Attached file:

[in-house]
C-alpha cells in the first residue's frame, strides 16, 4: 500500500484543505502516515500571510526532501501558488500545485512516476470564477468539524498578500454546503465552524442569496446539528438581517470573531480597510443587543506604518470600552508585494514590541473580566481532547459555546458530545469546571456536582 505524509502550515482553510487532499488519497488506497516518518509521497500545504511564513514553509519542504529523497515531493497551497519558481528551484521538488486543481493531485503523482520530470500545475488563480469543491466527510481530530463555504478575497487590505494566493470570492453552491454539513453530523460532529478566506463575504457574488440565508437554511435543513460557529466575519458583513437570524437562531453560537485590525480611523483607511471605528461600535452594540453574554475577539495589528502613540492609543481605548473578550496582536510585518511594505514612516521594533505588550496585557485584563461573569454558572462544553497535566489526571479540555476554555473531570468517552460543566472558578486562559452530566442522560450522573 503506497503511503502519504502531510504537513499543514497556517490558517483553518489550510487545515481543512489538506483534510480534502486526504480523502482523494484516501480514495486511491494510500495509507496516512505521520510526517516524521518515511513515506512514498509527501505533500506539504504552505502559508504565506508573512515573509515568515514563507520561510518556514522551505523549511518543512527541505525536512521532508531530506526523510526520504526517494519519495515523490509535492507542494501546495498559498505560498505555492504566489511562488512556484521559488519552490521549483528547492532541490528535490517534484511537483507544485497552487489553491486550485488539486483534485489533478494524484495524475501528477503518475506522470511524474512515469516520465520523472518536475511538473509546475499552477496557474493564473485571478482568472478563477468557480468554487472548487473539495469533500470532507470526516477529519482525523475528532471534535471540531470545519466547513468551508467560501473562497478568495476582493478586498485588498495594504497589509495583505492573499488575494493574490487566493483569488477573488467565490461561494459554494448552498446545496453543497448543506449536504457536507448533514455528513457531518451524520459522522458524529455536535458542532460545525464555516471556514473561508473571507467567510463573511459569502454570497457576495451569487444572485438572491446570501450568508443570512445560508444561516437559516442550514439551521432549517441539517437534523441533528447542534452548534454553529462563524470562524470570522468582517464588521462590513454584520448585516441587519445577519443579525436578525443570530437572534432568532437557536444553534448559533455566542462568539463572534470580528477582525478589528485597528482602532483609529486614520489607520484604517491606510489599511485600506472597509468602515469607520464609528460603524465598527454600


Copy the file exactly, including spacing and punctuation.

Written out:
[in-house]
C-alpha cells in the first residue's frame, strides 16, 4: 500500500484543505502516515500571510526532501501558488500545485512516476470564477468539524498578500454546503465552524442569496446539528438581517470573531480597510443587543506604518470600552508585494514590541473580566481532547459555546458530545469546571456536582 505524509502550515482553510487532499488519497488506497516518518509521497500545504511564513514553509519542504529523497515531493497551497519558481528551484521538488486543481493531485503523482520530470500545475488563480469543491466527510481530530463555504478575497487590505494566493470570492453552491454539513453530523460532529478566506463575504457574488440565508437554511435543513460557529466575519458583513437570524437562531453560537485590525480611523483607511471605528461600535452594540453574554475577539495589528502613540492609543481605548473578550496582536510585518511594505514612516521594533505588550496585557485584563461573569454558572462544553497535566489526571479540555476554555473531570468517552460543566472558578486562559452530566442522560450522573 503506497503511503502519504502531510504537513499543514497556517490558517483553518489550510487545515481543512489538506483534510480534502486526504480523502482523494484516501480514495486511491494510500495509507496516512505521520510526517516524521518515511513515506512514498509527501505533500506539504504552505502559508504565506508573512515573509515568515514563507520561510518556514522551505523549511518543512527541505525536512521532508531530506526523510526520504526517494519519495515523490509535492507542494501546495498559498505560498505555492504566489511562488512556484521559488519552490521549483528547492532541490528535490517534484511537483507544485497552487489553491486550485488539486483534485489533478494524484495524475501528477503518475506522470511524474512515469516520465520523472518536475511538473509546475499552477496557474493564473485571478482568472478563477468557480468554487472548487473539495469533500470532507470526516477529519482525523475528532471534535471540531470545519466547513468551508467560501473562497478568495476582493478586498485588498495594504497589509495583505492573499488575494493574490487566493483569488477573488467565490461561494459554494448552498446545496453543497448543506449536504457536507448533514455528513457531518451524520459522522458524529455536535458542532460545525464555516471556514473561508473571507467567510463573511459569502454570497457576495451569487444572485438572491446570501450568508443570512445560508444561516437559516442550514439551521432549517441539517437534523441533528447542534452548534454553529462563524470562524470570522468582517464588521462590513454584520448585516441587519445577519443579525436578525443570530437572534432568532437557536444553534448559533455566542462568539463572534470580528477582525478589528485597528482602532483609529486614520489607520484604517491606510489599511485600506472597509468602515469607520464609528460603524465598527454600